More What Flutes 4.....Live!
|Following up on his Three Flutes Up, Chip Shelton graduates to four members of the large flute family, each one pitched higher or lower than the other. Using a variety of these long wind instruments makes for an interesting session which otherwise might be less so because of the limitations of the flute as a major jazz instrument. Generally, it is a second choice for jazz players, primarily saxophonists, with some notable exceptions like Hubert Laws. Shelton even went through several instruments before settling on the flute, majoring in it at the Manhattan School of Music. He manages very nicely on this album for two reasons (in addition to being basically a sound player). First, the music he's selected to play fits very nicely with the swaying rhythms of the flute, including three of his originals. His material shows the benefits of writing with the instrument specifically in mind, especially on his "Flashback." Second, he gets a lot of help from the good jazz players he brought along to the session, especially a real dazzler on piano, Roy Meriwether. Ryo Kawasaki on guitar also makes significant contributions with his extemporizations as on the standard "Invitation" which is thoroughly dissected by the group as they continually bounce ideas off each other on how to twist and turn the melody line. This tune is specially susceptible to the breeziness expressed by Shelton's flute. These two help Shelton capture the mood in the jazz classic "Lester Leaps In," which is not an easy tune for a flute. But it fits very nicely on "We'll Be Together Again" done with a Latin beat. The result of the excellent efforts of everyone concerned is a session of well-burnished jazz and is recommended. — Dave Nathan|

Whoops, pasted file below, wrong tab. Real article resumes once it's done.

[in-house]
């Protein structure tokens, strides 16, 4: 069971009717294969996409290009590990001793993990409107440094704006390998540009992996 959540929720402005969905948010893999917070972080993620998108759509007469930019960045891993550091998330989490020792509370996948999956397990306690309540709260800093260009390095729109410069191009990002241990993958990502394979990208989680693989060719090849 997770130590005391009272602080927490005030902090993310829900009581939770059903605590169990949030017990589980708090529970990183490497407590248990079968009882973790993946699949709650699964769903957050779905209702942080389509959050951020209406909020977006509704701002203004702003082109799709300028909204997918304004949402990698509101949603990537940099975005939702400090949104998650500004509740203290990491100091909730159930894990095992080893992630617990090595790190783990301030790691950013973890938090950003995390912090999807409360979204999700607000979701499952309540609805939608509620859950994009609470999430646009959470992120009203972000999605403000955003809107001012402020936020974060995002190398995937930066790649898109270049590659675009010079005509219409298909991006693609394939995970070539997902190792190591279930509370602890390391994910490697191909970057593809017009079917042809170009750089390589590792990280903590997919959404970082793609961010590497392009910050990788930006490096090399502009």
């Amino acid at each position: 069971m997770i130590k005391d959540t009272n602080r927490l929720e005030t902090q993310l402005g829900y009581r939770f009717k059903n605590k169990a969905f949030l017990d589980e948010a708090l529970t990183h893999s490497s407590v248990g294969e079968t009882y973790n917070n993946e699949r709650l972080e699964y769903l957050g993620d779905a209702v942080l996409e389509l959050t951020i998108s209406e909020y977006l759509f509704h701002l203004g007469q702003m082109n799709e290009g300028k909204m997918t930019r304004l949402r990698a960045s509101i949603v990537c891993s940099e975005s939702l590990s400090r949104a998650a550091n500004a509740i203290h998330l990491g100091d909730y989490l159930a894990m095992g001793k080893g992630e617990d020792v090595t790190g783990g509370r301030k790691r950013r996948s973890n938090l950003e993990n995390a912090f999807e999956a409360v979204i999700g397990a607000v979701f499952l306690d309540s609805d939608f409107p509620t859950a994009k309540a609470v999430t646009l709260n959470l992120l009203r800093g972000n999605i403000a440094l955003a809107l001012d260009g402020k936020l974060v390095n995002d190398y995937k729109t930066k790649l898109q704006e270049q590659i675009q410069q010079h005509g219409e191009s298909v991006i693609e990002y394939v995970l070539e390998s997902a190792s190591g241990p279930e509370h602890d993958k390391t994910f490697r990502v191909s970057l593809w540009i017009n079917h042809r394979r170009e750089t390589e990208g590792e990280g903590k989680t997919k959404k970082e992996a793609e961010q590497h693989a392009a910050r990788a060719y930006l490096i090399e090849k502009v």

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|Selecting a high-, medium-, or low-voiced flute for each selection, Clearance "Chip" Shelton changes timbres to suit the music. His ensemble, which has performed regularly in New York for five years, offers a variety of Jazz, R&B, and pop on Shelton's second recording as a leader. Although his vertical flute sounds the same as C flute, its outward appearance is rather unusual. The flute's mouth piece has been turned and remounted at the front end of the tube so that Shelton holds the instrument in the same fashion as a soprano saxophone to play it. The flutist emphasizes that similarity when he performs John Coltrane's "Transition" up-tempo and with passion. shelton switches during his tribute to Mal Waldron, "The Mal Man", and uses all three pairing bass flute with string bass, alto flute with piano, and C vertical flute with the guitar. There are no overdubs on the album. "Inspiration", "Dedication", and "Surrender" constitute Shelton's three-part suite that employs a different flute and consequent timbral change for each movement. The bass flute is as deep and emotional as an operatic contralto's aria, while the alto flute sits comfortably with lighter pop ballads. Two sambas spice up the program, while backbeats and lyrical vocals round out an album that features unique timbres wrapped up in the jazz tradition.—
Jim Santella/Cadence November 1999|
Chip Shelton is a master on and of the flute. What a remarkable and creative individual he is with the flute. In a crazy world where people have an inner itch to give some artist "star ratings" when all that is truly necessary is to honestly say this is the way it is in words, Chip Shelton must have a star rating of 100 stars after his work! Shelton like most jazz creators are beyond the need for stars in their crowns because they have their music and their instruments! "3 Flutes Up" is a great CD, one where the performer gives full range and credit to the flute in all of its magical approaches!